Former governor of the Reserve Bank of India, S Venkitaramanan, who helmed the central bank in the crucial crisis years of 1990-91, passed away today after a brief illness. He was 92 and is survived by his two daughters, Girija and Sudha, and their families. 

Even before Venkitaramanan took over as the Governor of RBI in 1990, India was already headed towards a balance of payment wobble, which was exacerbated by the first Gulf War and the consequent increase in oil import bill (from $2 b to $ 5.7 b). As the Finance Secretary, Venkitaramanan tried in vain to stave off the impending doom, partly by introducing the then IMF chief, Michel Camdessus, to the then Prime Minister, Rajiv Gandhi, for approval for an IMF loan. 

It is well known today how a concatenation of events, such as the first breakdown of the USSR, the first Gulf War and a slowdown in Europe, threw India into its worst-ever BoP crisis, with just $ 1.1 billion of forex reserves and how Venkitaramanan (along with Prime Minister Chandrasekhar and Finance Minister, Yashwant Sinha), saved the country by taking a bold decision to pledge gold to raise $500 million.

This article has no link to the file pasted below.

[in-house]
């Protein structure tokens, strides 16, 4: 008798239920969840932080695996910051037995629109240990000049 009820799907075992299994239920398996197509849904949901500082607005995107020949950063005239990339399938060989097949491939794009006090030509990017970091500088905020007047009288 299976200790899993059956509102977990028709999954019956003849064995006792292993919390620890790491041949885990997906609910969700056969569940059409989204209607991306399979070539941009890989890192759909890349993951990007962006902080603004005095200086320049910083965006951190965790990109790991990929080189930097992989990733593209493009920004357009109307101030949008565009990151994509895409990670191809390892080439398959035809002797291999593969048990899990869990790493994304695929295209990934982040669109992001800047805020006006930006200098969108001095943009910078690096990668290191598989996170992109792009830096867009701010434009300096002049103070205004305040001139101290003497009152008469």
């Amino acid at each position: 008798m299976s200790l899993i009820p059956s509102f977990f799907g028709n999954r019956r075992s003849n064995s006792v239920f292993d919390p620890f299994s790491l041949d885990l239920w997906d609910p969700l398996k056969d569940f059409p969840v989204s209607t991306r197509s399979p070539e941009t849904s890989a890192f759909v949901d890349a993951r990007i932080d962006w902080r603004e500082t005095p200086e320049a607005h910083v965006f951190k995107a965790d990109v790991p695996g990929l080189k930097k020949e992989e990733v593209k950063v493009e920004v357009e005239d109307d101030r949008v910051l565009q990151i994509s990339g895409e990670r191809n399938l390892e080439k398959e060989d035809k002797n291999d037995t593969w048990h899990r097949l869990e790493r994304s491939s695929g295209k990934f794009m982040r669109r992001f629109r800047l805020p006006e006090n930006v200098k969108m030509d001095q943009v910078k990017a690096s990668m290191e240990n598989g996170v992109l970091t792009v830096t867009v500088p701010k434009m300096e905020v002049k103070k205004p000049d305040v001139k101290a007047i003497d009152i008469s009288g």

Venkitaramanan’s role in managing the crisis is well acknowledged, but less realised is that, because of frequent changes of the guard of the Union government, it befell upon the RBI to raise funds frequently. Venkitaramanan is known to have been brusquely dismissed within 30 seconds by Japan’s foreign minister in Tokyo when he went to seek funds. 

Venkitaramanan’s successor at the RBI, Dr C Rangarajan, recalls that one financial commentator described Venkitaramanan as a “loan ranger” during those times. 

Speaking to businessline today, Rangarajan recalled Venkitaramanan’s “courage” in taking tough decisions and his willingness to listen to opposing views. Rangarajan said Venkitaramanan was also the first to initiate banking and exchange rate reforms.